# Showing two groups are *Not* isomorphic

• DeldotB

## Homework Statement

Good day,

I need to show:

$$\mathbb{Z}_{4}\oplus \mathbb{Z}_{4}$$is not isomorphic to $$\mathbb{Z}_{4}\oplus \mathbb{Z}_{2}\oplus \mathbb{Z}_{2}$$

None

## The Attempt at a Solution

I was given the hint that to look at the elements of order 4 in a group. I know $$\mathbb{Z}_{4}\oplus \mathbb{Z}_{4}$$ will have the elements: (0,0)(0,1)(0,2)(0,3)(1,0)(1,1)...(3,3).

Im a little confused on how to find the order of say (1,2) in $$\mathbb{Z}_{4}\oplus \mathbb{Z}_{4}$$.
I know how to find the order of say <3> in $$\mathbb{Z}_{4}$$ (order=4/gcd(3,4)=4) but how can I do it with the direct sum elements?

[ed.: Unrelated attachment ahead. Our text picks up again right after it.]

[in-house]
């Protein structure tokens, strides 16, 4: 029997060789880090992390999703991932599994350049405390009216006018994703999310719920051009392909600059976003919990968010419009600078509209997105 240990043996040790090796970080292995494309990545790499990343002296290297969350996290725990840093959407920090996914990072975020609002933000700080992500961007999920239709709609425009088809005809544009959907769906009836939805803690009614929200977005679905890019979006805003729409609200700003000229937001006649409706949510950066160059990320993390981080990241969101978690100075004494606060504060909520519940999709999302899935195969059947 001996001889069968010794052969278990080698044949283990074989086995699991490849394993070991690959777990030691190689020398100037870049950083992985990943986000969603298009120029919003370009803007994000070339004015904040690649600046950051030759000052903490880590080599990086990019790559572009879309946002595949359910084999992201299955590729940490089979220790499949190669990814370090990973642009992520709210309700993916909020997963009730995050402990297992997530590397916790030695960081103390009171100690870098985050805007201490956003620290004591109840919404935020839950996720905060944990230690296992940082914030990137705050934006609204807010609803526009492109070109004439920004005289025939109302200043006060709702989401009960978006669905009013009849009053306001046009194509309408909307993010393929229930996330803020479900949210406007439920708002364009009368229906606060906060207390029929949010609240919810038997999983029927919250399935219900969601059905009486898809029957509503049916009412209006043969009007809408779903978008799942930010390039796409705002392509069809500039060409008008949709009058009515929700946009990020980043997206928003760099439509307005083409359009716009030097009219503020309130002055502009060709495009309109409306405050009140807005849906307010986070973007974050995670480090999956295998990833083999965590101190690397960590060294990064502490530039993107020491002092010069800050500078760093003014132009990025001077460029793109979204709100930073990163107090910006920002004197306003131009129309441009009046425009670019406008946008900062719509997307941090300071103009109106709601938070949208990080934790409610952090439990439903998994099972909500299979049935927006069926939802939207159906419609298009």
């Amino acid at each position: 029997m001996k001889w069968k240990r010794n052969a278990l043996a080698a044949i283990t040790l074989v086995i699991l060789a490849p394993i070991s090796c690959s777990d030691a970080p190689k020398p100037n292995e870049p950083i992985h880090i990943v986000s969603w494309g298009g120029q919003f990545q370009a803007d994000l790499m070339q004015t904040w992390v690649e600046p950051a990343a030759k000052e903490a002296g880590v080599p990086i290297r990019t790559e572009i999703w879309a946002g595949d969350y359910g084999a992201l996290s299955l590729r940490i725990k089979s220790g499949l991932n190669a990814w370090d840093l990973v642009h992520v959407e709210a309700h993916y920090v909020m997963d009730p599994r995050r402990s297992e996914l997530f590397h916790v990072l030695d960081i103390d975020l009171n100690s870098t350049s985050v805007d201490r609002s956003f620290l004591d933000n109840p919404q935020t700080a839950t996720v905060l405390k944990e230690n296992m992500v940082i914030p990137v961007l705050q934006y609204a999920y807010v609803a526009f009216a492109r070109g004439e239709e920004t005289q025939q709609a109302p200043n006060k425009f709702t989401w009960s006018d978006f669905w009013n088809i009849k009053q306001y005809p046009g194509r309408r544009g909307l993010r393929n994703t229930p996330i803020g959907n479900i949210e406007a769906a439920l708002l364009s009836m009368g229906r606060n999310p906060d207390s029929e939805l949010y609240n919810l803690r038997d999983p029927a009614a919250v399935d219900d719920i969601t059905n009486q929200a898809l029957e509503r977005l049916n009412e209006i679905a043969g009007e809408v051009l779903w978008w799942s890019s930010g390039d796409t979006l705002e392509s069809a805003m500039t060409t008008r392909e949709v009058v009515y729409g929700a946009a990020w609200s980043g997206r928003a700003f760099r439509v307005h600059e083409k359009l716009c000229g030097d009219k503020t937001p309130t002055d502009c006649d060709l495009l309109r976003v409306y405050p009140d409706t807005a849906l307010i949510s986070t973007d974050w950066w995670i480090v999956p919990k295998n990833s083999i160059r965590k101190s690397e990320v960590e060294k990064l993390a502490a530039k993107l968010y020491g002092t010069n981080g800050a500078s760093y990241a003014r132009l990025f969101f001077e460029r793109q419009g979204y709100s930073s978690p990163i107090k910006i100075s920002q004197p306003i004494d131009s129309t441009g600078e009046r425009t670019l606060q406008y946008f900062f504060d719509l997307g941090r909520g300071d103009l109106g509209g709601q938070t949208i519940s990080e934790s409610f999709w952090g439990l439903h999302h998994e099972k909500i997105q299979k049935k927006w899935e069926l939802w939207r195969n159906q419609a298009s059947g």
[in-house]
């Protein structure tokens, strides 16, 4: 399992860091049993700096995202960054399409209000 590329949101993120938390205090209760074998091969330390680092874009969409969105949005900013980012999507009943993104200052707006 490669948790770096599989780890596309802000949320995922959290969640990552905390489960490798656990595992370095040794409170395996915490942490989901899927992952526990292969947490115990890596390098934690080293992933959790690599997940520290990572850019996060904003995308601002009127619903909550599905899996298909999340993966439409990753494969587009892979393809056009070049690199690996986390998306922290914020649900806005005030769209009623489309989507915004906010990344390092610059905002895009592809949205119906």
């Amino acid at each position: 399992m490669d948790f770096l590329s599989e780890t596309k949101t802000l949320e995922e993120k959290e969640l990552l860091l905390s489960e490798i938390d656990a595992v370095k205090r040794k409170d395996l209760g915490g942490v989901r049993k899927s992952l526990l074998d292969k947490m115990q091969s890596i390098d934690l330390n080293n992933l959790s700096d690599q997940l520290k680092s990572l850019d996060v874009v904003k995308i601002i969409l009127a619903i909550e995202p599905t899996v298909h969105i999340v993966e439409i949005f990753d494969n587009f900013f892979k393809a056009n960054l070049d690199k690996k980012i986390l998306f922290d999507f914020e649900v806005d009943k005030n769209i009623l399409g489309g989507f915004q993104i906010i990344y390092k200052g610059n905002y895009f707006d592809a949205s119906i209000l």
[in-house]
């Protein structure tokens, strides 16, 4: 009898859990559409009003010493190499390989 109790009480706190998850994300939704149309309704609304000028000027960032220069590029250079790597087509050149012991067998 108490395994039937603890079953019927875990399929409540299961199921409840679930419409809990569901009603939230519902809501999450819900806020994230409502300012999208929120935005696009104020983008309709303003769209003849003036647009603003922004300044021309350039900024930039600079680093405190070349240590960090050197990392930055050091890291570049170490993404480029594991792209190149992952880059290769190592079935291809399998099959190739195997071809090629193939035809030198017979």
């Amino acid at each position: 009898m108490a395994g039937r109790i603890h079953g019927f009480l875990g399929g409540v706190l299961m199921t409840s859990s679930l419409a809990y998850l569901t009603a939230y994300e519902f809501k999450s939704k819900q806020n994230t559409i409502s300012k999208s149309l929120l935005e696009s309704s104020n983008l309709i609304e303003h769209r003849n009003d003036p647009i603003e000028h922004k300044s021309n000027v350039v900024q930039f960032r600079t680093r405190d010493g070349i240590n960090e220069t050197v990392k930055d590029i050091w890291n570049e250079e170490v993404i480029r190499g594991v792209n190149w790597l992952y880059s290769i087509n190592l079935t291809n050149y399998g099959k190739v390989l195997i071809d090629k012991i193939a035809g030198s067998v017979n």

Can anyone tell me this is correct:

In Z4 direct sum Z4, say we look at the element (2,0)
Since <2> has order 2 in Z4 and <0> has order one in Z4, it follows that (2,0) has order 2 because the lcm(2,1) is 2?

Can anyone tell me this is correct:

In Z4 direct sum Z4, say we look at the element (2,0)
Since <2> has order 2 in Z4 and <0> has order one in Z4, it follows that (2,0) has order 2 because the lcm(2,1) is 2?

Correct. The conclusion is clearly correct since (2,0)+(2,0)=(0,0). Try some others until you can see why that rule works.

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